"I am Bulgarian, not English. I only drink coffee, not tea." Some nine years ago, Jonathan Allen, then British ambassador to Bulgaria, made a statement most Bulgarians easily support. And while Ambassador Allen might have gone back to drinking tea, Bulgaria's relationship with this beverage remains somewhat lukewarm.
Thanks to massive advancements in technology, distance is becoming less and less important. In April 2021, a group of doctors from Lublin became the first in Europe to bring surgery to a realm so far only imagined in science-fiction novels.
At first sight, Pliska, a town in northeastern Bulgaria with a population of just over 1,000, is exactly what you’d expect from a small town, with its main street housing a few administrative buildings and a coffee shop. And yet, it is not a town like any other. Welcome to Bulgaria’s first capital.
First, the good news. According to a new study by the Trust for Social Achievement and Alpha Research, the number of Bulgarian Romani with a university degree increased six-fold from 2011 to 2019. Now, the not-so-fast moment: that translates to only 1.2% of Bulgarian Romani.
Who would have guessed that the Damask rose, brought from Persia through Syria to Bulgaria back when the country was part of the Ottoman Empire, would one day acquire cult status? It's so essential that Bulgaria is even called the "Land of Roses." And for good reason.
At first sight, this village near the town of Popovo in northeastern Bulgaria looks like any other village in the area. And yet, it isn't. Welcome to Palamartsa, population 300, including 120 residents from 23 countries. Is this Bulgaria's most diverse village? Possibly.
If grabbing a to-go cup of coffee at your local café is your daily ritual, you’re not alone. One company in Bulgaria wants to make that habit as sustainable as possible with their edible, biodegradable wafer cups.
While cars made in the Soviet Union were often mocked by westerners, communist Bulgaria had a hidden gem - an electric vehicle with far superior capabilities to similar projects developed at the time by Ford and Hitachi.
From New York to London to the Middle East, these are all fascinating film locations that can make for a great Hollywood film. But what if I told you that some of Hollywood's most memorable films were actually shot in Bulgaria?
Can consumers and businesses in Bulgaria come together and join forces in fighting food waste? Is it possible to eat delicious food, save money, and eat with a cause? The answer to all of this is yes - because FoodoBox is making it happen.
The government in Sofia is taking measures to replace Russian gas ahead of the warming season this winter while also helping Ukraine to survive the Russian’s Army’s onslaught in the Donbas.
The Baltic states are building Rail Baltica - a high-speed railway that will finally connect them to the rest of the EU. It is set to be completed by 2030 and will allow travel across Baltic countries in less than four hours.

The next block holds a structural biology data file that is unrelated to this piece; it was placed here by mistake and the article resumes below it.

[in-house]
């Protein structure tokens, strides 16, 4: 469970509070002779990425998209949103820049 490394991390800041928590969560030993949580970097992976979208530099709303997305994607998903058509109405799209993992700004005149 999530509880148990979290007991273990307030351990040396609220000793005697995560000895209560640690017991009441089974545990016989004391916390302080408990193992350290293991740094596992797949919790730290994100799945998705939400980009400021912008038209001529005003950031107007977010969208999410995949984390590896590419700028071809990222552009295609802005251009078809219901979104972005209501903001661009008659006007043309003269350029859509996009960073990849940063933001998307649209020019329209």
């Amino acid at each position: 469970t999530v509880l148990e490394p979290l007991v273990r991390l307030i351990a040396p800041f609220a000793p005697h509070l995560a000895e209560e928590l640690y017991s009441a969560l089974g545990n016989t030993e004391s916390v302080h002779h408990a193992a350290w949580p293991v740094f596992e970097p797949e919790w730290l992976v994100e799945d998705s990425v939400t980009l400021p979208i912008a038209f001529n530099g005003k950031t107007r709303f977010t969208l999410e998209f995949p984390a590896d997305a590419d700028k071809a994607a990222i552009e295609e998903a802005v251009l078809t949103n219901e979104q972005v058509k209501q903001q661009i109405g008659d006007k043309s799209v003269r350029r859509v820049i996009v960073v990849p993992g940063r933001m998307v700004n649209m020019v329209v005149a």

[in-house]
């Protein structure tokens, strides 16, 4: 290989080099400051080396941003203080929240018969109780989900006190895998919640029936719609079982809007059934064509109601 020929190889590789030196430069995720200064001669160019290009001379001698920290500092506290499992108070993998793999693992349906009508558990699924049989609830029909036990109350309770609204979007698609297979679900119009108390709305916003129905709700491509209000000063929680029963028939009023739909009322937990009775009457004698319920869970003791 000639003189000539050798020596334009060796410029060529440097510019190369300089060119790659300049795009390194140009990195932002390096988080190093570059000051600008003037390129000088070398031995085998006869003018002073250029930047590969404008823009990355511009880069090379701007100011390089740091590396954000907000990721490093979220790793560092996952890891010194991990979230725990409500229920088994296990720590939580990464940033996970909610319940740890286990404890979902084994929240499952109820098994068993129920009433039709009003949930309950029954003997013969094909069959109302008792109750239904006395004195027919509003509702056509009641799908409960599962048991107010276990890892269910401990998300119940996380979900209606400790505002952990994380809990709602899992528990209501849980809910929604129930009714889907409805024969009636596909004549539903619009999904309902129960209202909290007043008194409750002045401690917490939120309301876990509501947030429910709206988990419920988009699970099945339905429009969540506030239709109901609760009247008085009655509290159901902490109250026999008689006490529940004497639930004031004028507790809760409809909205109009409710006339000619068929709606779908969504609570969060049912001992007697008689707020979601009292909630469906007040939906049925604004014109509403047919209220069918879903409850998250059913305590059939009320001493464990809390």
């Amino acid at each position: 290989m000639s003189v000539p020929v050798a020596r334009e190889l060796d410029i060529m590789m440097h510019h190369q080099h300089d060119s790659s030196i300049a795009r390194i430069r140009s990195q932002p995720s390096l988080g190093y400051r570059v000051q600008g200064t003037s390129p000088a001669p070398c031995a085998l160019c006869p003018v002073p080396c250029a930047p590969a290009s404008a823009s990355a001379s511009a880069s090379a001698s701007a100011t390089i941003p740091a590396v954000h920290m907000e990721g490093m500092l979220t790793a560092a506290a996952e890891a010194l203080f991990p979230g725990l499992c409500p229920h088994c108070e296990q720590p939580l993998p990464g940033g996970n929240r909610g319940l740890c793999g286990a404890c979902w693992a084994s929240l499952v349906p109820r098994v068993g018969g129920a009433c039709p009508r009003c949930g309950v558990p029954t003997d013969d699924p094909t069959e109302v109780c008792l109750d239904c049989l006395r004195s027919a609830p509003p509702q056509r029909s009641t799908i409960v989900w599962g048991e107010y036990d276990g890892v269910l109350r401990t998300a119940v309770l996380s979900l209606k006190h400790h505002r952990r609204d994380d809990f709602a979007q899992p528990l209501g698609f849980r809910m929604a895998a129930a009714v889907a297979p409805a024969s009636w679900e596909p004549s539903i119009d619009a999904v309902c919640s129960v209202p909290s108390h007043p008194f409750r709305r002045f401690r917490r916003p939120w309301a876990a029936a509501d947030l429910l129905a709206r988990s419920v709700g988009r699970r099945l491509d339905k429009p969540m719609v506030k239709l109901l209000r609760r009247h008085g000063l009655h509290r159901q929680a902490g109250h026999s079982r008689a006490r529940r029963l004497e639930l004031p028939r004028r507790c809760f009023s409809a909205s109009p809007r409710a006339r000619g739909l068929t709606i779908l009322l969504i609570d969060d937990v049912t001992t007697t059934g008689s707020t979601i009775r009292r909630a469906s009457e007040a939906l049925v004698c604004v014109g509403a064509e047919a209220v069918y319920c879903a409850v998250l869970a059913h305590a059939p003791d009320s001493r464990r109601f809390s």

On a May day some 250 years ago, Poland declared its first-ever constitution. Along with the communist-propagated Labor Day, also in May, the celebrations for two long and storied traditions give just the right excuse for majówka - extended spring celebrations.
The question was popped, and the answer is yes. Now what? For many Bulgarian brides-to-be, this question has an easy answer, at least when it comes to finding a bridal gown. It involves a road trip to Asenovgrad, a town in the south of Bulgaria.
Perhaps nothing illustrates the diversity of Central Europe better than the richness of its languages. The perfect example is the way the region's countries approach naming the Easter holiday. The diversity is quite telling.
On April 24, known as Armenian Genocide Remembrance Day, Armenians in Bulgaria will pay their respects to the victims of the systematic murder of up to 1.5 million Armenians, which took place in the Ottoman Empire in the early 20th century.
The impeccable style of Kate Middleton, Duchess of Cambridge, has been well-documented. But a closer look behind the scenes at Eponine London, one of the high-end brands favored by the Duchess, unexpectedly takes us to a sleepy Bulgarian town of 12,000 people.
A Japanese delicacy made its west by inadvertently hopping rides on Europe-bound shipping containers. However, far from a welcome treat, uninvited sea snails have been wreaking havoc in the waters of the Black Sea ever since their arrival.
Decades before Anthony Bourdain set out to enlighten a hungry population of would-be food tourists and future foodies about the exotic world of international gastronomy, there was Emil Markov, who was on a mission to bring Bulgarian cuisine to the world.
Europe is not called “the old continent” by chance. Civilizations here have spawned for millennia. But three cities in Bulgaria are competing to be Europe’s oldest city.
Have you heard of body shots? It’s a thing mostly at college parties where the exposed stomach of a partygoer substitutes as the vessel for a shot of alcohol. The same kind of thing happened in medieval Bulgaria, but with a much more macabre twist.
Look closer at this monument in a village in southern Bulgaria, and an inevitable question arises. Why is Prof. John Atanasoff, the American-born scientist credited with the invention of the first electronic digital computer, being honored here of all places?